Democrats have a chance to win District 1 PSC race
District 1 Public Service Commissioner Lynn Posey has announced that he won’t seek re-election in 2015. It should make for an interesting contest in the counties that compose the Central District. Prior to switching to the Republican Party, Posey was elected commissioner in 2007 as a Democrat. He also served many years in the state senate.
Liberal Democrat Cecil Brown of Jackson has already announced that he will run for the PSC post. Brown has served in the House of Representatives since 2000 and will be a formidable candidate. Many think that Brown decided not to seek re-election to the House because redistricting made his district more Republican and he would have to run against a Republican incumbent. That won’t be the case in his upcoming bid for public service commissioner. While Northern District incumbent Brandon Presley is a Democrat, the Central District is perhaps more favorable to a Dem than any of the three PSC districts in the state. During the 2012 presidential election Obama won the district with about 52 percent.
With Posey’s exit from the race Republicans will need to find a strong candidate to take on Brown. So far the GOP has three credible candidates: Lee Yancy, Jason Cochran and Mitch Tyner. The PSC’s Southern District also won’t have an incumbent but Republican state Sen. Tony Smith of Picayune is the early favorite. Since Presley has said he won’t be a candidate for statewide office and will run for re-election, if the eventual Republican primary winner cannnot defeat Brown, Democrats will control two of the three PSC seats.
Lt. Governor Tate Reeves, as Senate President Pro Tempore, has a tough task to replace state Sen. Terry Brown, who died recently. Brown was not only a strong and respected leader in the Mississippi Senate, but he was a very loyal ally to Reeves. There’s little doubt that there are several state senators who would like to be named to replace Brown. Some Reeves loyalists who aspire to the position will be disappointed no matter who is selected. It’s not an easy choice for Reeves, even if he names an interim President Pro Tem until the 2015 session.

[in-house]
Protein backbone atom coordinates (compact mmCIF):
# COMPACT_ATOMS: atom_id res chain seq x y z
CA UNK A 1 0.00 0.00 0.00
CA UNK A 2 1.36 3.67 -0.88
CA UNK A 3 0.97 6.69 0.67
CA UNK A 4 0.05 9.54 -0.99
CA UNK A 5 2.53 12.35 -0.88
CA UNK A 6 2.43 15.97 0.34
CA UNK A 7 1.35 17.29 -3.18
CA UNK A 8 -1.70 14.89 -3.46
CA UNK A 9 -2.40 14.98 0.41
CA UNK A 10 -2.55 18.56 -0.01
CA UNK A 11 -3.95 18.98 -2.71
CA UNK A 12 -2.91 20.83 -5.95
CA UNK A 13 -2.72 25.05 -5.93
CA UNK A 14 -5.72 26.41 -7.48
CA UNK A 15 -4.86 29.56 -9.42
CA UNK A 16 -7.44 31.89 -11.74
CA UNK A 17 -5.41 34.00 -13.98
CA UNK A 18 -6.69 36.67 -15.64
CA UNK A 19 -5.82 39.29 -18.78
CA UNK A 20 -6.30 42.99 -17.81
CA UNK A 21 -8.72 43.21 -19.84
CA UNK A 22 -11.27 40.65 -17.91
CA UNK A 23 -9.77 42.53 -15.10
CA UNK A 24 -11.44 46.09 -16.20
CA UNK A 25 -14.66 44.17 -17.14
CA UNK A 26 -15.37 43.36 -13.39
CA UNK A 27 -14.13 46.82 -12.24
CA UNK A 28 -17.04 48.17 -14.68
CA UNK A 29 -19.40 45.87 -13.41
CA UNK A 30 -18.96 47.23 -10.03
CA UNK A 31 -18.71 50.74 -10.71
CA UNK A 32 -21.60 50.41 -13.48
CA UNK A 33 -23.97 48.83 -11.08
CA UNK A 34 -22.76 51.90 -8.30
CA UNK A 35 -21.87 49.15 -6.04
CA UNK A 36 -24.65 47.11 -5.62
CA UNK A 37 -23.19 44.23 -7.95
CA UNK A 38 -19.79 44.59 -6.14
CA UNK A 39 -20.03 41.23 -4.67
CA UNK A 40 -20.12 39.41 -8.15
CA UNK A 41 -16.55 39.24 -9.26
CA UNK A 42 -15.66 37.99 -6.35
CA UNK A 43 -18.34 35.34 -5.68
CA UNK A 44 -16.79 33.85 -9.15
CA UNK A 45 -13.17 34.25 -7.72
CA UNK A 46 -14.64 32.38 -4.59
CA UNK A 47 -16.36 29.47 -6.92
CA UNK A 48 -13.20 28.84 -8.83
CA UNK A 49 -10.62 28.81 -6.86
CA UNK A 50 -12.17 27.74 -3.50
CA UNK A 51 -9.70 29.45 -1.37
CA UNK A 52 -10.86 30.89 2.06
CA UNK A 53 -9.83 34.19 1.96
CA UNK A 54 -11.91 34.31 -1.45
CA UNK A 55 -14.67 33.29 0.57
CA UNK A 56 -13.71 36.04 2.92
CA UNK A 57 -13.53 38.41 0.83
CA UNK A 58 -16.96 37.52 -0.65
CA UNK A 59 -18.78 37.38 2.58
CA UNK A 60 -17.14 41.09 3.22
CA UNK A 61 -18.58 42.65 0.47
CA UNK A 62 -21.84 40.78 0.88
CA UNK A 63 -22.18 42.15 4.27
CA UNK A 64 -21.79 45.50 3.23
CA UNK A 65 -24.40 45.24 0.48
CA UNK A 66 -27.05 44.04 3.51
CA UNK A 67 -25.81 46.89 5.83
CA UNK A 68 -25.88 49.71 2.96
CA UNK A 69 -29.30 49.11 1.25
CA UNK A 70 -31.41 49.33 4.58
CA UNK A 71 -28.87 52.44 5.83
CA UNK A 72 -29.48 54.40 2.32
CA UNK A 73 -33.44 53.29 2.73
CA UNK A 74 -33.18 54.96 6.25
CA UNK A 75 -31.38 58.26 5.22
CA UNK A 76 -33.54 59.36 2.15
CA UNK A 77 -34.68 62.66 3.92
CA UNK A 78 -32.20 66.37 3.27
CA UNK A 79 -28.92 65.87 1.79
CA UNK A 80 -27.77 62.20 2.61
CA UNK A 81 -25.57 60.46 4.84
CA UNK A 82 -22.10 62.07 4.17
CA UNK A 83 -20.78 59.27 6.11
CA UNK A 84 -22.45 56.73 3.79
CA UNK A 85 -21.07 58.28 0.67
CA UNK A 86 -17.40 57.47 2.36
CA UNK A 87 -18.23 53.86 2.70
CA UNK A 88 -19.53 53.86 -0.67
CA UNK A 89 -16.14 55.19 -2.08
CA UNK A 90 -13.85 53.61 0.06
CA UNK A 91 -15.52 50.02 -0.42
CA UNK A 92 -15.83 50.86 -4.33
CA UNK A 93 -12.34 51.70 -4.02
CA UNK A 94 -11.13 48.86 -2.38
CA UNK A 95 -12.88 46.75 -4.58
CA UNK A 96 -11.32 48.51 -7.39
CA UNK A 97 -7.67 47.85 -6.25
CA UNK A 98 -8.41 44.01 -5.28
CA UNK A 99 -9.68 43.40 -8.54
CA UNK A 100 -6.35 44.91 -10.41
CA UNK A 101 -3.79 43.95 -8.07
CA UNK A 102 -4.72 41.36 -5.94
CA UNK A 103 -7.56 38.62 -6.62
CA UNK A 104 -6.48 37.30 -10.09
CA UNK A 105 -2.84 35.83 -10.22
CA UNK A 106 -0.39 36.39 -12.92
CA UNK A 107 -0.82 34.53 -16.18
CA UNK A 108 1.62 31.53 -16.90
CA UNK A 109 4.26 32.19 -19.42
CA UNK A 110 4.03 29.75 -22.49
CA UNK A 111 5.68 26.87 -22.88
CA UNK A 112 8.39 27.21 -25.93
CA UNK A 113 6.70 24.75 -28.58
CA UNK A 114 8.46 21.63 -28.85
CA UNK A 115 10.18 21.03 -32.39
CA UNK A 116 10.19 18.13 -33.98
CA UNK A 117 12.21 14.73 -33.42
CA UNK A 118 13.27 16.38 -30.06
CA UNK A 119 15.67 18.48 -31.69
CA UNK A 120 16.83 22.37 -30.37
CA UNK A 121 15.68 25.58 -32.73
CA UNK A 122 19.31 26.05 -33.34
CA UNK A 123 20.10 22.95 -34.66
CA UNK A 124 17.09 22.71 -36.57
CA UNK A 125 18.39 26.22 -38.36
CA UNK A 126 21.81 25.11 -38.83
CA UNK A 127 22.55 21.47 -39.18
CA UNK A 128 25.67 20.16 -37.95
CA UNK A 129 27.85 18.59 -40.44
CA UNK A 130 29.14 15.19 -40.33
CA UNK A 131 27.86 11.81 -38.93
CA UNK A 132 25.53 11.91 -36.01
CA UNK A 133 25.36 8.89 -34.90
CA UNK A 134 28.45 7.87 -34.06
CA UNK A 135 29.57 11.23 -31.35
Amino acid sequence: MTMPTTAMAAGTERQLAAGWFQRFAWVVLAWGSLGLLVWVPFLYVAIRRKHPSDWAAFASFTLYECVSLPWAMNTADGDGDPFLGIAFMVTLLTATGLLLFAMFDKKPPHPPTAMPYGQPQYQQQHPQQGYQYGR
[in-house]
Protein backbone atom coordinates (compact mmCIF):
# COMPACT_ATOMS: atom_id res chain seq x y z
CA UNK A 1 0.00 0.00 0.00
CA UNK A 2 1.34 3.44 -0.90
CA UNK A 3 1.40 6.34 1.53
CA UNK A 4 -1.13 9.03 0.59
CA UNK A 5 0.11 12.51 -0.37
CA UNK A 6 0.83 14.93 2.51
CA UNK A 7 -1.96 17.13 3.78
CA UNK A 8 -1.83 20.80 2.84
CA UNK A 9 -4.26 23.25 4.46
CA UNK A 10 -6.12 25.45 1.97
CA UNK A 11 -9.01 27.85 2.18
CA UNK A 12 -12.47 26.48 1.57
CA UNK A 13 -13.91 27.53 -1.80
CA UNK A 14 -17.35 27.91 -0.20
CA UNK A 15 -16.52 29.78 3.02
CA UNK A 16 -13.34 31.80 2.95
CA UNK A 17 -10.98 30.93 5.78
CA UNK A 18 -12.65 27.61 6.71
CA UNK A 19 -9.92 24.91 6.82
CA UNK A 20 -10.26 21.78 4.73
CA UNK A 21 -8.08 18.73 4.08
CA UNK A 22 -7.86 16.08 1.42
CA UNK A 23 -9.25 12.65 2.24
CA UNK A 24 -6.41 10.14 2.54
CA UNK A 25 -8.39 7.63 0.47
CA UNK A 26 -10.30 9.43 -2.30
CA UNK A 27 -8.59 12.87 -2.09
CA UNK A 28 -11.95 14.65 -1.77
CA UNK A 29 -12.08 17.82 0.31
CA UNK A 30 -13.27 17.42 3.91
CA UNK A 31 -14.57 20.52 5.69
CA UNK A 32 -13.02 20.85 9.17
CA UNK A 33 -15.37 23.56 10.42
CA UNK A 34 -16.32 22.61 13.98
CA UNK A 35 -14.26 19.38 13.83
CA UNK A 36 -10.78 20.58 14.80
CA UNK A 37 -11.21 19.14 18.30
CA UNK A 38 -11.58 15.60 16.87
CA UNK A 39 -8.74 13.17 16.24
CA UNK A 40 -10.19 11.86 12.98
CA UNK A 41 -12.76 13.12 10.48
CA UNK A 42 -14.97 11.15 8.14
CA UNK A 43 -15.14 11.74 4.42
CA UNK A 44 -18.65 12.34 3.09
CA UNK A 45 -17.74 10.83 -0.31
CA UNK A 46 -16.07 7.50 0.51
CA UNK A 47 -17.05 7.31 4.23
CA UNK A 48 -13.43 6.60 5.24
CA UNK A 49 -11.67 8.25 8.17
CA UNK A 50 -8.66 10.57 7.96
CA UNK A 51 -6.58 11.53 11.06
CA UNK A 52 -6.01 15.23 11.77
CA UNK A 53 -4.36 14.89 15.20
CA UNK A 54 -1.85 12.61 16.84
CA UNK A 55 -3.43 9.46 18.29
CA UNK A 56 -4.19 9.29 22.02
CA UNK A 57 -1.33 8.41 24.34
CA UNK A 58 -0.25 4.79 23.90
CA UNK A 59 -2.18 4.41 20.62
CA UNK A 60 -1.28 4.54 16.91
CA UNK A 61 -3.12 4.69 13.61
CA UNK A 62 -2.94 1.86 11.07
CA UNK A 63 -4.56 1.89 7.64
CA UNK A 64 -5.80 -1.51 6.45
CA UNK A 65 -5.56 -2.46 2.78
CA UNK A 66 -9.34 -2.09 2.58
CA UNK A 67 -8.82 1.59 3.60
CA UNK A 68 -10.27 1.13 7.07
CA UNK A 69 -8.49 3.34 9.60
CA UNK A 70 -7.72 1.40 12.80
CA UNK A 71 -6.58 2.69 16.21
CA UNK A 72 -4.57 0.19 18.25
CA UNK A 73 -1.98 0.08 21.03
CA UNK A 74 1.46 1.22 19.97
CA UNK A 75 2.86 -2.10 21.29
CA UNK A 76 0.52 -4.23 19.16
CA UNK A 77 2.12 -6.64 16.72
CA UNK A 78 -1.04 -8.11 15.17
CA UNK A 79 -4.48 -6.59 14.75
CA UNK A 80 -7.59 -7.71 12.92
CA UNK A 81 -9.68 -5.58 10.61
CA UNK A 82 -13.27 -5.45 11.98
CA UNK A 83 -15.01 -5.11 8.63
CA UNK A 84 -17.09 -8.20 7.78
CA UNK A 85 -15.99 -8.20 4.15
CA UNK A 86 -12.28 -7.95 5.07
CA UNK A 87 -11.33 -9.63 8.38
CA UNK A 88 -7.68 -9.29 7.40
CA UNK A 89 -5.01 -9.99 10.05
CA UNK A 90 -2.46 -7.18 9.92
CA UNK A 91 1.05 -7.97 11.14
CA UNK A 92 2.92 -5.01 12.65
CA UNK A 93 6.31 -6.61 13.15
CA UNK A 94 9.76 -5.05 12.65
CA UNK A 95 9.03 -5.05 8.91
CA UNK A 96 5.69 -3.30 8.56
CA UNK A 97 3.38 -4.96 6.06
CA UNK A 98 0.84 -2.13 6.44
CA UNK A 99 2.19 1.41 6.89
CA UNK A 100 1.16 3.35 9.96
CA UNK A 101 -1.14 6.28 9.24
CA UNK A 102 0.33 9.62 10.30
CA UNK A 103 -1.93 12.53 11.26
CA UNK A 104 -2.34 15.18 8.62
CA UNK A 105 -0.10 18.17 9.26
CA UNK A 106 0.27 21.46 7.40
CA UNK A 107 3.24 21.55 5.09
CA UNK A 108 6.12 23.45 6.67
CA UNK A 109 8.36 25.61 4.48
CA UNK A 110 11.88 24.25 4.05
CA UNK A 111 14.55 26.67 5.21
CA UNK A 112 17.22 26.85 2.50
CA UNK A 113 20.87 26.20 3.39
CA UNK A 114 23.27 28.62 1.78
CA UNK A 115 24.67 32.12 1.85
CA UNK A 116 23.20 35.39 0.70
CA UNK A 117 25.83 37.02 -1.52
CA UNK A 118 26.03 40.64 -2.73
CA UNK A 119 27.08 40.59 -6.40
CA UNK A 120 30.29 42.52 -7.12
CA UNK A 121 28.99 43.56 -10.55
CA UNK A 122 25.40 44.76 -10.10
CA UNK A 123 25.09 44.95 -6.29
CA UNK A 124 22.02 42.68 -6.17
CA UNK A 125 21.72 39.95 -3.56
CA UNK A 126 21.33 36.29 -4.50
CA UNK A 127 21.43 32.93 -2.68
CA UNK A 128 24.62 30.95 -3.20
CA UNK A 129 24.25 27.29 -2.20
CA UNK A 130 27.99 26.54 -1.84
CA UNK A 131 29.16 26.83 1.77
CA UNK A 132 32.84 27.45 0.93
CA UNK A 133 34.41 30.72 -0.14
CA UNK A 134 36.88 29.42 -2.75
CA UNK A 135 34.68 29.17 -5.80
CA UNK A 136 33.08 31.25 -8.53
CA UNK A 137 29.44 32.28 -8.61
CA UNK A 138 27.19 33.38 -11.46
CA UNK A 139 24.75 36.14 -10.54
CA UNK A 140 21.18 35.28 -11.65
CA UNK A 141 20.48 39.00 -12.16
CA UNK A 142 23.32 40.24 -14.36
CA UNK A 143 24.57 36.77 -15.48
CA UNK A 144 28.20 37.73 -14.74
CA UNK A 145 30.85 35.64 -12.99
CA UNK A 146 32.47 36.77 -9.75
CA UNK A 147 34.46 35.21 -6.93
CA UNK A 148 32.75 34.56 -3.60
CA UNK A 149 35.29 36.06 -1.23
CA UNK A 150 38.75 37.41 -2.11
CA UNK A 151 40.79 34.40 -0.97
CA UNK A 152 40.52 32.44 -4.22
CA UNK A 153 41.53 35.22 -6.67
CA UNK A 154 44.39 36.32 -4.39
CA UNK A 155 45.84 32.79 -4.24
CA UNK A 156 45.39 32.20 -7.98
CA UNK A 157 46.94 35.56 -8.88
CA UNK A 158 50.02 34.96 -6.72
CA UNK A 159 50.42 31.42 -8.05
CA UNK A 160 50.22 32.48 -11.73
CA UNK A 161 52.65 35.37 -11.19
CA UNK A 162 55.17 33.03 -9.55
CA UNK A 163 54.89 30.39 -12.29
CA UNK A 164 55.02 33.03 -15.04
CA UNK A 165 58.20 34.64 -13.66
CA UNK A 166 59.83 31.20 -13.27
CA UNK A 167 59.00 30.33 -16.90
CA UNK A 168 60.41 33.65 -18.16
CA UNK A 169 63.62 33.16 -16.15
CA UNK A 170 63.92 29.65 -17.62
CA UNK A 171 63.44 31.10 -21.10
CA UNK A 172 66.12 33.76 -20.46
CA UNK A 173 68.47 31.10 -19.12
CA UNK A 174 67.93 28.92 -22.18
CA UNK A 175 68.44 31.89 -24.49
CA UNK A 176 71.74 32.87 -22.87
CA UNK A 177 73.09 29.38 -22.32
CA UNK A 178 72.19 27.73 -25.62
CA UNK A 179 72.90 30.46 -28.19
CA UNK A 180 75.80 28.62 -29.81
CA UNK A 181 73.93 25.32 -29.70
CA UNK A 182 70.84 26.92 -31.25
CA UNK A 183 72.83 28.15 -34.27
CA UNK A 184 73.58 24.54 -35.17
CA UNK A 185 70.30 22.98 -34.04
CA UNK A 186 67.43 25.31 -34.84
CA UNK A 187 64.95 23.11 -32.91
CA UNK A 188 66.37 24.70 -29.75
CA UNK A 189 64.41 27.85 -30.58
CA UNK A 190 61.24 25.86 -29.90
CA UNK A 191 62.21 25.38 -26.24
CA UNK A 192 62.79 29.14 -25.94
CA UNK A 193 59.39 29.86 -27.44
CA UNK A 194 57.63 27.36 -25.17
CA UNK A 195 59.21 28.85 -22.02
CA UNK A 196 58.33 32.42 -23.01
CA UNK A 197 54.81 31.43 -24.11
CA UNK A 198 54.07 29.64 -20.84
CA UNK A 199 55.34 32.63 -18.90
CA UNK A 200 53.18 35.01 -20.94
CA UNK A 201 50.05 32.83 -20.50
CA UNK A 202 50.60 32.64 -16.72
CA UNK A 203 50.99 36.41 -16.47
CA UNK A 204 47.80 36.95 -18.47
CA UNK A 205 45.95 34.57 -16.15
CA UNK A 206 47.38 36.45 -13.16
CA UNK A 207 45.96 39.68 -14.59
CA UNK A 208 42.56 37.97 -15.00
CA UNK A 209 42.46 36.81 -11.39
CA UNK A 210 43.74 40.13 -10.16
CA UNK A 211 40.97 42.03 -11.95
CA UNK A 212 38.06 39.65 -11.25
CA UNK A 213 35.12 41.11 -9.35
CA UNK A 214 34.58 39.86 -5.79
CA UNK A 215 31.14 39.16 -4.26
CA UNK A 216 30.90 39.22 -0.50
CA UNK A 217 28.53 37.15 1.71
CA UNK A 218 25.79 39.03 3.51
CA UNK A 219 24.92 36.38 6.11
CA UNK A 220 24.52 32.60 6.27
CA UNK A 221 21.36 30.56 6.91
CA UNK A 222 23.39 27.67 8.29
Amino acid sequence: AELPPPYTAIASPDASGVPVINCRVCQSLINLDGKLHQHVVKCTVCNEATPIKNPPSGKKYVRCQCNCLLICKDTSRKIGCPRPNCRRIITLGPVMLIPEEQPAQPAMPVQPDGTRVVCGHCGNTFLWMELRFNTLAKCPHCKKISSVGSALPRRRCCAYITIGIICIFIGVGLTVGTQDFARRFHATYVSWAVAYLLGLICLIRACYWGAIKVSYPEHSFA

Terry Brown, R.I.P.
Last Thursday evening there were a lot of people, both inside and outside of state government, who were very sad when state Sen. Terry Brown of Columbus passed away after this battle with cancer. Brown, who was also President Pro Tempore of the Mississippi Senate was one of a kind–a special kind. Brown contributed a lot to this state. I remember a conversation I had with Brown when we had lunch several months ago. While he was a conservative Republican, he agreed with me that Republicans, both in Mississippi and nationally, were going overboard on social issues. Like me, Brown was pro-life, etc. but felt that in order to win elections that the party would have to stress economic and pocketbook issues rather than going overboard on social issues. During the same lunch Brown talked about one of the leading political operatives in state Republican politics, a close ally of Gov. Bryant. His nickname for this person was “Slinky,” and we certainly agreed on that point. When Brown died Thursday politicians of both parties had some very nice things to say about him. It was well deserved. The Mississippi Senate will miss Brown. A lot of us will miss Brown even apart from his public service to our state.
Last week I received a report that some leaders in Jackson County have found a potentially strong candidate to oppose state Sen. Michael Watson’s bid for a third term in 2015. For many Republicans in Jackson County that would be a welcome addition to next year’s state elections. There’s been no shortage of GOP leaders in that Gulf Coast county who have been trying to find a candidate to face Watson. It’s also no secret that Watson has had far greater ambitions than being a state senator.
However, a strong Republican primary opponent for Watson could find themselves running for an open seat with Watson not in the race. There’s no question that Watson, despite the hits he has taken for his role in fellow state Sen. Chris McDaniel’s U.S. Senate campaign, may run for statewide office rather than re-election. The presumed contest would be to challenge Lt. Gov. Tate Reeves’ re-election bid. Either way, Watson’s political career could very well be derailed. Reeves would trounce Watson in a statewide race.